Rep. Dave Brat facing close re-election bid

Reginald Stuart | 10/25/2018, 6 a.m.
When longtime economics professor-turned-political-rookie Dave Brat defeated House Republican Leader Eric Cantor in Mr. Cantor’s 2014 primary contest for re-election, ...
Rep. Dave Brat

When longtime economics professor-turned-political-rookie Dave Brat defeated House Republican Leader Eric Cantor in Mr. Cantor’s 2014 primary contest for re-election, the shocking upset made heads spin around the political universe.

Rep. Brat, 54, who left his post at Randolph-Macon College to focus on his new political role, was reassured of voter confidence in 2016, when he won his re-election bid by 15 points more than his Democratic opponent.

Today, the political ground in Virginia’s 7th Congressional District is shaking again, most of it rooted in President Trump’s rhetoric and actions that is unsettling voters as the election nears.

Political operatives in all corners said Rep. Brat’s re-election contest against newcomer Democrat Abigail Spanberger is a toss-up with less than two weeks to go before Election Day on Nov. 6. No public or private polls show either contestant with a clear lead, despite Rep. Brat investing more than $1 million dollars into his re-election campaign and reporting approximately $1 million more to spend by election time.

Rep. Brat has the firm backing of President Trump and other national Republican political leaders. Still, observers said, some voters in the historically middle-class Republican district have mixed feelings about Rep. Brat and his future in office. Some voters are concerned about his close links to President Trump, as the president repeatedly spews offensive language about women, foreigners and other issues.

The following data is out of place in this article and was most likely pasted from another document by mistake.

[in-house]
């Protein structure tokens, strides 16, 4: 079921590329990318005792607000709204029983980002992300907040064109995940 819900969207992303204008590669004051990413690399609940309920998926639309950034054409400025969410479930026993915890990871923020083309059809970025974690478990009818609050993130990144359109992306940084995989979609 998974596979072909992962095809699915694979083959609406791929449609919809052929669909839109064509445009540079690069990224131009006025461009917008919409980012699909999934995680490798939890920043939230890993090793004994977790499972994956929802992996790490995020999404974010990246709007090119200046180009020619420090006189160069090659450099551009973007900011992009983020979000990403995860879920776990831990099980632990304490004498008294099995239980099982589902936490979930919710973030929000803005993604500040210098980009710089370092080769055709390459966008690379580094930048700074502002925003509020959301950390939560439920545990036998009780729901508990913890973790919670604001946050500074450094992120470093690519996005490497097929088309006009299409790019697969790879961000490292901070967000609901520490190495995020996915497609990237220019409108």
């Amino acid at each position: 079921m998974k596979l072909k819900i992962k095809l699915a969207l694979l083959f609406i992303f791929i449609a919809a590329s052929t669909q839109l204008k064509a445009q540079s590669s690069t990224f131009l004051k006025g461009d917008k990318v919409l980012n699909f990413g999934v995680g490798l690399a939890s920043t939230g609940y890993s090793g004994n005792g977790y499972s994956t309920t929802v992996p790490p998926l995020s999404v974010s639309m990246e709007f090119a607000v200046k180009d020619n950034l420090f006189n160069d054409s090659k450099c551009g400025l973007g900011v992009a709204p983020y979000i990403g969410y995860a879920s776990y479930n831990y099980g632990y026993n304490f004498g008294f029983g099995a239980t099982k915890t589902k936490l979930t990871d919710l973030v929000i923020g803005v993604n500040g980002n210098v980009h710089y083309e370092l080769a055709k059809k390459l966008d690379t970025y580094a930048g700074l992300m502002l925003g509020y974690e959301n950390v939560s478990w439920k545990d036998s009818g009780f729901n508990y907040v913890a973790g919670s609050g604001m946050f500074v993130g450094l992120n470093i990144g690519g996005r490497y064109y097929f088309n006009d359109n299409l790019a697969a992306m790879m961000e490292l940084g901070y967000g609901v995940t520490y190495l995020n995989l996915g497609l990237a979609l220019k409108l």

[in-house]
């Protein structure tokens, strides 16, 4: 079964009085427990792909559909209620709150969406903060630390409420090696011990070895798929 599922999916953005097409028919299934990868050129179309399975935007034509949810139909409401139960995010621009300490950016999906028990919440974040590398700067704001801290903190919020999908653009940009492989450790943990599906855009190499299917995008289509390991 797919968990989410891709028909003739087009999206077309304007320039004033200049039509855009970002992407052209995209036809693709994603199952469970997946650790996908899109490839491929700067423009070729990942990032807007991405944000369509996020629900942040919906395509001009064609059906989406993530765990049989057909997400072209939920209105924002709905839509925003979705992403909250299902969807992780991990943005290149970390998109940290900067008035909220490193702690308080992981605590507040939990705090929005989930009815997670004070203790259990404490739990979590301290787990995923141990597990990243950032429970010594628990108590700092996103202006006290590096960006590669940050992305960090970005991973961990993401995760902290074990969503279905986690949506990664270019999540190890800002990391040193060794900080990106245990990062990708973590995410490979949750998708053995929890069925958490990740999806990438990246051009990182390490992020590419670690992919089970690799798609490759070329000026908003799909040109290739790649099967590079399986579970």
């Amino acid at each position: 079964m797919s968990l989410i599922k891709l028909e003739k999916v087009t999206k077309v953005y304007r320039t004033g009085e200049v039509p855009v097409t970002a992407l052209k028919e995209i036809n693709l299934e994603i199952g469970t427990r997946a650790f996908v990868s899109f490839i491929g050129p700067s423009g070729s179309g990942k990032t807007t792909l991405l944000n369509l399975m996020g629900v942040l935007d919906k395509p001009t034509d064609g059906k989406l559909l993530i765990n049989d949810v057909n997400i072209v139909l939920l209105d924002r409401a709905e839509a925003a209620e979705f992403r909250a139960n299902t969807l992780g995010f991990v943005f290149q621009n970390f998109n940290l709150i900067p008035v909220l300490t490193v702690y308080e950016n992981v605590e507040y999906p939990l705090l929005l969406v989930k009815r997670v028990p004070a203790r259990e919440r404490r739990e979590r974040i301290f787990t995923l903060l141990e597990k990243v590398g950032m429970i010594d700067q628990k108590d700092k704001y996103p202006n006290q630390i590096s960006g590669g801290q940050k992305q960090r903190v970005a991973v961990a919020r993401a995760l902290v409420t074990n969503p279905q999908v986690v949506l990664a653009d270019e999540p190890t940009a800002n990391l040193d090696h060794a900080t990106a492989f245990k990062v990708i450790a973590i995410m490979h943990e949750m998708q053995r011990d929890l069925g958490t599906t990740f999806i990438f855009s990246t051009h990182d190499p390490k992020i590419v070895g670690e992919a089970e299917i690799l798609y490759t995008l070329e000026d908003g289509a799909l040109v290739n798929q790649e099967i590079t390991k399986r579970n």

“You do have to make sure you run according to the culture of that district,” said Emory University political scientist Dr. Andra Gillespie, a Richmond area native familiar with Virginia politics. It’s the unsettled stomach in the 7th District that has caused political analysts to cast the contest as deadlocked at this point, she said.

Rep. Brat, who has championed himself as an asset to a strong Republican presence in Congress, touts his standing as the only member of the House of Representatives with a Ph.D. That is a background Rep. Brat says is quite helpful as President Trump and company go about trying to boost military spending and dismantle much of the federal social role in helping America run, cut taxes and boost the federal deficit, all in short order.

Like President Trump, Rep. Brat sees the federal government playing a much smaller role in a range of regulations, from clean air and water standards to gun control and women’s reproductive health. As for the economy, Rep. Brat has long advocated free market actions as a solution to many of society’s social ills.

He made an articulate pitch for his re-election earlier this month at a political debate with Ms. Spanberger that reportedly drew approximately 400 people to a community college campus in Culpeper.

In the testy debate, Rep. Brat illuminated several examples of his stance as a Republican with conservative social views. Supported by the National Rife Association, he challenged gun control advocates, asserting the best way to prevent school shootings is to place armed school resource officers in schools and improve access to mental health resources.

Rep. Brat also took issue with proponents of expanding federal heath care programs. He told the audience, as he has before, that he favors abolishing the Affordable Care Act and letting private health care providers compete more freely. That would force prices down, he said.